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Category: Christian Spirituality & Religious Experience|
The author of the book: H G Wells
Edition: Createspace Independent Publishing Platform
Date of issue: 04 Apr 2013
Format files: Epub, PDF
The size of the: 953 KB
City - Country: United States
Full description of the book God the Invisible King:That belief is not orthodox Christianity; it is not, indeed, Christianity at all; its core nevertheless is a profound belief in a personal and intimate God. There is nothing in its statements that need shock or offend anyone who is prepared for the expression of a faith different from and perhaps in several particulars opposed to his own. The writer will be found to be sympathetic with all sincere religious feeling. Nevertheless it is well to prepare the prospective reader for statements that may jar harshly against deeply rooted mental habits. It is well to warn him at the outset that the PDF departure from accepted beliefs is here no vague scepticism, but a quite sharply defined objection to dogmas very widely revered.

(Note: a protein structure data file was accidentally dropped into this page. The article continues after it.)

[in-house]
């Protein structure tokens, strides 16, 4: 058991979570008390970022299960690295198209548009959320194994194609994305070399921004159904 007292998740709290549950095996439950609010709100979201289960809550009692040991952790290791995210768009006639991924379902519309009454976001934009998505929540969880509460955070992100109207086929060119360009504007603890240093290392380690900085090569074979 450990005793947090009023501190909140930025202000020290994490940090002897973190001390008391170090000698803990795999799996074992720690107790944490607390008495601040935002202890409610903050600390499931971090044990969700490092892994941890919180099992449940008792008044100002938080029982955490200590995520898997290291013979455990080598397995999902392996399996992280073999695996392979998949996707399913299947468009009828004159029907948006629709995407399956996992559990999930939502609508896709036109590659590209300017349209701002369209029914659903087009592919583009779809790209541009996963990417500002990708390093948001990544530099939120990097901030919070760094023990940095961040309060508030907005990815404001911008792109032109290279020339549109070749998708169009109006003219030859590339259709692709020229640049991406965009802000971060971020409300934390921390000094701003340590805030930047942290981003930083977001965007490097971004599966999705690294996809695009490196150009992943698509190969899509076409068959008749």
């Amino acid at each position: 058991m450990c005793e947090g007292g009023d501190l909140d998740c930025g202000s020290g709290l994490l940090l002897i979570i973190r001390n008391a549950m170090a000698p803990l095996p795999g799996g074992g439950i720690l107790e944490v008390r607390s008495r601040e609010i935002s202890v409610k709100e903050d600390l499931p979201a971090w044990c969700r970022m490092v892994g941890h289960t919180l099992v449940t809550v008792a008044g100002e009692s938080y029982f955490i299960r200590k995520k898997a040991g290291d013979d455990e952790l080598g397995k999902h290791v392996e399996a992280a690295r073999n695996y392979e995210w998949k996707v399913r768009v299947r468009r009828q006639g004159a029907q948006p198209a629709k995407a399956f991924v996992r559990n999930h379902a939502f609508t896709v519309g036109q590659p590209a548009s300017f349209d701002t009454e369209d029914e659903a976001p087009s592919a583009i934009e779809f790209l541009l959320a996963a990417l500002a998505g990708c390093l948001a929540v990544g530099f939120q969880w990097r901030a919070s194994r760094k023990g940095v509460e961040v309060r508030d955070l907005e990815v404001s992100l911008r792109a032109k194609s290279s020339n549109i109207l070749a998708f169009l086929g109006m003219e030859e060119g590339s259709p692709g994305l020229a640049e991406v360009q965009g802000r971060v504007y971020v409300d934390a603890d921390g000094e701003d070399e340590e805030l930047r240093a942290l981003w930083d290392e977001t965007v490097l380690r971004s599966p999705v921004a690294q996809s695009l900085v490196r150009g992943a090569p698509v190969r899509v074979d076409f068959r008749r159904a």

About the author H G WellsHerbert George "H. G." Wells (21 September 1866 - 13 August 1946) was an English writer, now best known for his work in the science fiction genre. He was also a prolific writer in many other genres, including contemporary novels, history, politics and social commentary, even writing textbooks and rules for war games. Wells is one person sometimes called "The Father of Science Fiction," as are Jules Verne and Hugo Gernsback. His most notable science fiction works include The War of the Worlds, The Time Machine, The Invisible Man and The Island of Doctor Moreau. Wells's earliest specialised training was in biology, and his thinking on ethical matters took place in a specifically and fundamentally Darwinian context. He was also from an early date an outspoken socialist, often (but not always, as at the beginning of the First World War) sympathising with pacifist views. His later works became increasingly political and didactic, and he sometimes indicated on official documents that his profession was that of "Journalist." Most of his later novels were not science fiction. Some described lower-middle class life (Kipps; The History of Mr Polly), leading him to be touted as a worthy successor to Charles Dickens, but Wells described a range of social strata and even attempted, in Tono-Bungay (1909), a diagnosis of English society as a whole. Wells also wrote abundantly about the "New Woman" and the Suffragettes (Ann Veronica).
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